There must be some women-friendly investors out there.
RC: I do think there are businessmen in town that are women-friendly. But it’s because they see women as, well, I hate to say this, but as a gimmick.
Jody Williams: And that doesn’t mean they’ll listen to them or give them a real role.
PY: But it’s a double-edged sword; you get notoriety because you’re a woman, but do you really want the notoriety because you’re a woman? You want to be known just because you are a great chef.

What else keeps women from running kitchens?
RC: Some women seem to say that it’s too hot, it’s too much work. You have to give up a lot. That’s what’s hard for a lot of young women to understand. There are very few women who can have children and continue to operate restaurants, whether they’re owners or chefs.

Are there “women’s jobs” in professional kitchens?
RC: Pastry chef has always been the traditional one, and I think that’s still true today.
April Bloomfield: It’s an easy option for the girls to go into pastry.
RC: You’re not on the hot line.
SJ: You don’t have to compete with everybody else.

Is there a media bias against women chefs? Is it harder for women to get their names out there?
AG: You have to put on a pair of fishnet stockings, and you have to get yourself on television. I find myself hoping I can get on a TV show and then people from Oklahoma will come to my restaurant. Then I’ll be able to make enough money to open my own place.
JW: If you’re overenthusiastic, though, you’re a schoolgirl. I think that was printed about me.

Professional kitchens are traditionally shamelessly sexist. Is that still true?
AG: I worked in Paris for five years for Guy Savoy. And then one of the chefs was like, “You suck, you’re a girl, I hate you.” All the classic stereotypes. And Guy Savoy was like, “Will you just stop that crap and let her do her job? Let her cook the damn bass.” And then when I burned it, Guy was like, “Ahh!” But he still believed in me.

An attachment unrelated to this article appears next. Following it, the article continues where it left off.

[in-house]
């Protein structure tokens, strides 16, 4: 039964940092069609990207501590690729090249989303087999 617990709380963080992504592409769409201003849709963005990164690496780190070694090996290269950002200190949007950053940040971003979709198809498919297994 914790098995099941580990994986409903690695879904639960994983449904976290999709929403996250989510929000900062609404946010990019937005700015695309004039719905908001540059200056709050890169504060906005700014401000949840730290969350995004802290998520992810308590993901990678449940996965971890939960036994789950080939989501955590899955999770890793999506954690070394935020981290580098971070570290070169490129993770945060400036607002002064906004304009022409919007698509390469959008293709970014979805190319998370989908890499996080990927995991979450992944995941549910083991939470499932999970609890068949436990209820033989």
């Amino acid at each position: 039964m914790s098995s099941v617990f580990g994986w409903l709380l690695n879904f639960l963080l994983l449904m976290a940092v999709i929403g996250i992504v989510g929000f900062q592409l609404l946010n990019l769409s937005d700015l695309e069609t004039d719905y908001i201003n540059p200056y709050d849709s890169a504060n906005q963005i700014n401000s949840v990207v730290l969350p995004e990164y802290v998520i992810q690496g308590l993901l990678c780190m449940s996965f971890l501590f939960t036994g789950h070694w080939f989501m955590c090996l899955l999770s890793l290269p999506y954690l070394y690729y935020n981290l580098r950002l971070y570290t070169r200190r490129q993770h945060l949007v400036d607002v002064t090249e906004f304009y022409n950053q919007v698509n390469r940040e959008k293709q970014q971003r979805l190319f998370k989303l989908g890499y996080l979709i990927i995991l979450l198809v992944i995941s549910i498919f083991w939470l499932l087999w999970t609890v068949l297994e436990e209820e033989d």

AB: I didn’t want the fact that I was a woman to be an issue, so I just put my head down and cooked and did the best that I could. I moved to wherever I was able to move. And one day, some guys came in and shook everyone’s hands, and I held out my hand and this guy just walked straight past me. It’s like, “Okay, fuck you. I’m gonna be better than you one day.”
RC: I mean, the delivery guy comes in the afternoon to deliver something and he looks over to my sous-chef and asks for his signature on the check. Am I just some dumb-ass holding a coat?
JW: My mail is always addressed to Mr. Jody Williams.
AL: That happens to me all the time. I get my mail addressed to Anito Lo—not an a but an o: Mr. Anito Lo. And customers ask me, “Can you tell us about the chef’s background? Is he from…”

Do women and men cook differently?
SJ: I think women cook different food, and I think women cook better food. It’s more from the heart and more from the soul. I look at this whole molecular-gastronomy thing, and I’m like, “Boys with toys.” They’re just fascinated with technology and chemistry sets. I think we make better-tasting food. I’m sorry, I know that’s politically incorrect.
RC: I have to agree. Women’s food is, for the most part, more accessible, it’s easier to understand, it’s friendlier, it’s more comforting, and it doesn’t get bogged down in all these nutty freaking trends.
SJ: I find there’s a lot of technique in male food.
AB: I have a friend from England who’s a cook, and he said the food that’s most moved him has always been cooked by a woman. Maybe because it’s comfort food or it’s very nurturing. JW: Or maybe he just liked the idea of a woman cooking for him.

April Bloomefield Chef-co-owner, the Spotted Pig. Photographs by Mackenzie Stroh

A Woman’s Place?